August 10, 2022
U.S. House Set to Pass Historic Prescription Drug Reforms in the Inflation Reduction Act. What does this mean for Minnesota?
ST. PAUL, MN—On Friday, August 12, the U.S. House of Representatives is set to pass the Inflation Reduction Act (IRA) which includes historic action to address out of control prescription drug costs. Both Senator Amy Klobuchar and Senator Tina Smith have been prominent leaders on the prescription drug cost provisions. As Democrats in Congress lower prescription drug costs for Medicare, Minnesota lawmakers must also act to help everyone else.
Provisions to Lower Medicare Drug Costs in the IRA
The Inflation Reduction Act begins to address the soaring cost of prescription drugs by:
- Allowing Medicare to negotiate for lower prices on some drugs for the first time ever
- Capping Medicare enrollees’ out of pocket spending at $2000 per year and insulin copays at $35 dollars per month
- Penalizing pharmaceutical companies for raising the price of Medicare drugs faster than the rate of inflation
Why State Reforms are Still Necessary
While federal action is a step in the right direction, state reforms are critical to lowering prescription drug costs in Minnesota. Attorney General Keith Ellison made a Task Force on Lowering Pharmaceutical Drug Costs a priority in his first term. Many recommendations, including a Prescription Drug Affordability Board were passed by the DFL state House. While federal reforms will largely impact Medicare enrollees, state action is needed to lower prescription drug costs for everyone else.
Minnesota Political Landscape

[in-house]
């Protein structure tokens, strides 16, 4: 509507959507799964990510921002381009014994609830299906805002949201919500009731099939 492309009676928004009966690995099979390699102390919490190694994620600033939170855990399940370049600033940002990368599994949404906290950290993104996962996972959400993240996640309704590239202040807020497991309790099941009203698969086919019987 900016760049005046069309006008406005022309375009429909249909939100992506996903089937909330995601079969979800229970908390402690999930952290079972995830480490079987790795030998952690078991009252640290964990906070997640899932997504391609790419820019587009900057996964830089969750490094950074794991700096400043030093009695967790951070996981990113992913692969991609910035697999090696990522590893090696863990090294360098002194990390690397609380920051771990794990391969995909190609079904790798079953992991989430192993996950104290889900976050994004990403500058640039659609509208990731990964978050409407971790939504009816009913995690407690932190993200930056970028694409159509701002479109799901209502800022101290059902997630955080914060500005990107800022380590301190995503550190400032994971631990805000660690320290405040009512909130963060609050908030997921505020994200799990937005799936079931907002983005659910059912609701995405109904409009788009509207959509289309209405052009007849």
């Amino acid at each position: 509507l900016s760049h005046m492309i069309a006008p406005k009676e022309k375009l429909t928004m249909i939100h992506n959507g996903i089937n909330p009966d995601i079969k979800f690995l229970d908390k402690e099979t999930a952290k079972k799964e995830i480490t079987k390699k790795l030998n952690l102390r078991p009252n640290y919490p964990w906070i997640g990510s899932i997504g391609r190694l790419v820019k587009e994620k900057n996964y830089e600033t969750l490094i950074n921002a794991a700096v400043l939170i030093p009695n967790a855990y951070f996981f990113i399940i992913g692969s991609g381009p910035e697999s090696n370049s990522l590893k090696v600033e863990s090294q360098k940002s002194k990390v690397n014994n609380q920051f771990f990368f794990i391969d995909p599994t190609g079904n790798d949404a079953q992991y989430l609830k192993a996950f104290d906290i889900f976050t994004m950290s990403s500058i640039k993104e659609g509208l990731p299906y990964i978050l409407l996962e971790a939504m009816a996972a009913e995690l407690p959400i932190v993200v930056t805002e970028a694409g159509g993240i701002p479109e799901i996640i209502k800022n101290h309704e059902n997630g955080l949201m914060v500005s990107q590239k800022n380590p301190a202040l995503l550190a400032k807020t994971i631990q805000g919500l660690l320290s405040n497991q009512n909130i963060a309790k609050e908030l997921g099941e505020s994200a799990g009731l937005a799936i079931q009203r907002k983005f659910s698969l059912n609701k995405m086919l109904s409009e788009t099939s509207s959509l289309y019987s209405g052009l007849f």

This November, every statewide office and legislative seat are up for election. Since 2018, DFL lawmakers have led meaningful work to address the cost of prescription drugs including enacting Pharmaceutical Benefits Manager (PBM) reforms, the Alec Smith Emergency Insulin Act, and prescription co-pay protections for certain chronic conditions. Only the DFL-led House, however, has passed legislation that would meaningfully protect consumers from the soaring cost of prescription drugs. Whether it was a Prescription Drug Affordability Board—which then-Sen. Scott Jensen authored in 2019—or Price Gouging protections, the GOP-led Senate has steadfastly refused to hear these and other key bills.
A report commissioned by TakeAction Minnesota, Corporate Money in Minnesota State Politics, found PhRMA spending on state lobbying increased dramatically in 2021 over previous years:
“The industry lobby group reported spending $431,062 in 2019 and $332,800 in 2020 but more than tripled to $1,143,210 in 2021. The 2021 jump made it the largest spender on general lobbying to influence the state government last year.”
For the first time ever, a price-ceiling will be established for certain drugs in the Medicare program. Led by Democratic members of Congress, this is a breakthrough for an industry that has raised prices of life-saving prescription drugs like insulin with impunity. These protections, while meaningful for Medicare recipients, are only the starting point for what is needed to protect millions of patients who must choose between paying for life-saving medicine or food and rent.
Prescription drug cost reform is still needed in Minnesota and states across the nation. The likelihood of enacting real policy solutions in Minnesota depends on the political landscape and the desire of state lawmakers in both parties to stand up to intense lobbying pressure from the pharmaceutical industry. Candidates for public office should be asked about their plans to lower prescription drug costs given the major gaps left by federal reform.
TakeAction Minnesota is a statewide, independent, multiracial people’s organization working to advance democracy and equity through organizing, political action, and campaigns. The organization has offices in St. Paul, Duluth, and St. Cloud.
 Lobbyist Disbursement Reports filed on behalf of PhRMA by designated lobbyist Linda M Carroll-Shern, 2021. Available at https://cfb.mn.gov/reports-and-data/viewers/lobbying/lobbying-organizations/3381/2022.1/.